Amphibians are disappearing fast, and their loss is part of a global problem affecting freshwater life. Recent studies show that man-made water bodies like farm dams can help create habitats for these creatures. Farm dams are vital to ensuring water supply for crops and livestock, and they can also provide a safe haven for amphibians during drought. Our research explores how managing farm dams can benefit both farm productivity and native wildlife. We look to develop strategies that meet conservation outcomes at scale using farm dams, such as establishing “biodiversity credit” policies to reward farmers who invest in improving the condition of their land.
Frog species are among the most threatened taxa on earth. We asked:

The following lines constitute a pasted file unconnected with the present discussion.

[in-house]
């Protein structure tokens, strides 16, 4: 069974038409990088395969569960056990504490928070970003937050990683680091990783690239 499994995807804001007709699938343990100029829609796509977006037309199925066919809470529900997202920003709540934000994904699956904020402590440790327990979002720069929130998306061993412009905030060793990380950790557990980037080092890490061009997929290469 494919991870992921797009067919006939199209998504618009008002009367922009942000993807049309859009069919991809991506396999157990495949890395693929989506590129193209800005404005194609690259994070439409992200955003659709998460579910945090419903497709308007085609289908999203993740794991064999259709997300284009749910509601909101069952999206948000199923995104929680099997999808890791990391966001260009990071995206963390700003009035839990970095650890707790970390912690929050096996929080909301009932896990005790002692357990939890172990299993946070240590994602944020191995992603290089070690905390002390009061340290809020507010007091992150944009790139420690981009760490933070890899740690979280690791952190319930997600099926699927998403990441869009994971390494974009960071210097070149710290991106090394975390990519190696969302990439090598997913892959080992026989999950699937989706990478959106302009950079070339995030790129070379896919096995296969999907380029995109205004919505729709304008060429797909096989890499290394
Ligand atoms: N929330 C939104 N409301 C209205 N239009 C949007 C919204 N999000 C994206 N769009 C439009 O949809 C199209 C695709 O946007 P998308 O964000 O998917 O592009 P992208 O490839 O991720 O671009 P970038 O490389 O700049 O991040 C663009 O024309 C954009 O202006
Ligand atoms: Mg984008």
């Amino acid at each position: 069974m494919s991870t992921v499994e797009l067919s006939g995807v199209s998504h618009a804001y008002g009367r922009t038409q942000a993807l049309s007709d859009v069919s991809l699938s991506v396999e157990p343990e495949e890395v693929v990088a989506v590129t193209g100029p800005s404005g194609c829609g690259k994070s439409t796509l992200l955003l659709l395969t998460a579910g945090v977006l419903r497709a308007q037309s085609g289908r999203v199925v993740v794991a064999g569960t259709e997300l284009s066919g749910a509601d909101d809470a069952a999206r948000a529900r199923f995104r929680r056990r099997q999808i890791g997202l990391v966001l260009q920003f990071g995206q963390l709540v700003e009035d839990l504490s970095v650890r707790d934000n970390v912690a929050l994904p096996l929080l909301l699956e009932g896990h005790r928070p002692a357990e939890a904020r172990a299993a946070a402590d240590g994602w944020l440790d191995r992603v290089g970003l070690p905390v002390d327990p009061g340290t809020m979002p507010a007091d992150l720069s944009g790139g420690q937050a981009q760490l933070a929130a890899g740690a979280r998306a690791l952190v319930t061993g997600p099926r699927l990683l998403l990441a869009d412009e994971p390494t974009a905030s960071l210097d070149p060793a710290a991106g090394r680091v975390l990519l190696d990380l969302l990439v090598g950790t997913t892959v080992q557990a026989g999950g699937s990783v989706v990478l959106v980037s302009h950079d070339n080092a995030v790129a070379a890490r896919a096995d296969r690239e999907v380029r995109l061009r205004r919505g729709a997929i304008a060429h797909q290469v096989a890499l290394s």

What characteristics promote higher frog species richness at farm dams?
We collaborated with the Australian Museum and Melbourne Water to use a continental-scale data set of 104,013 audio recordings from two citizen-science programs (FrogID and Frog Census). We identified and located 107 species of frogs near 8,800 Australian farm dams.
We found that the highest values of frog species richness were at old (>20 years) farm dams of intermediate size (0.1 ha in surface area), with smaller rainfall catchments (<10 ha), and situated near other freshwater systems or conservation sites. Our results can be used to design “greener” farm dams and prioritise existing dams for conservation and restoration. Our work identifies a large potential for win-win outcomes in agricultural productivity and conservation.
Read more: Malerba, Martino E., et al. (2023) Conserving nature’s chorus: Local and landscape features promoting frog species richness in farm dams. Biological Conservation 286: 110270.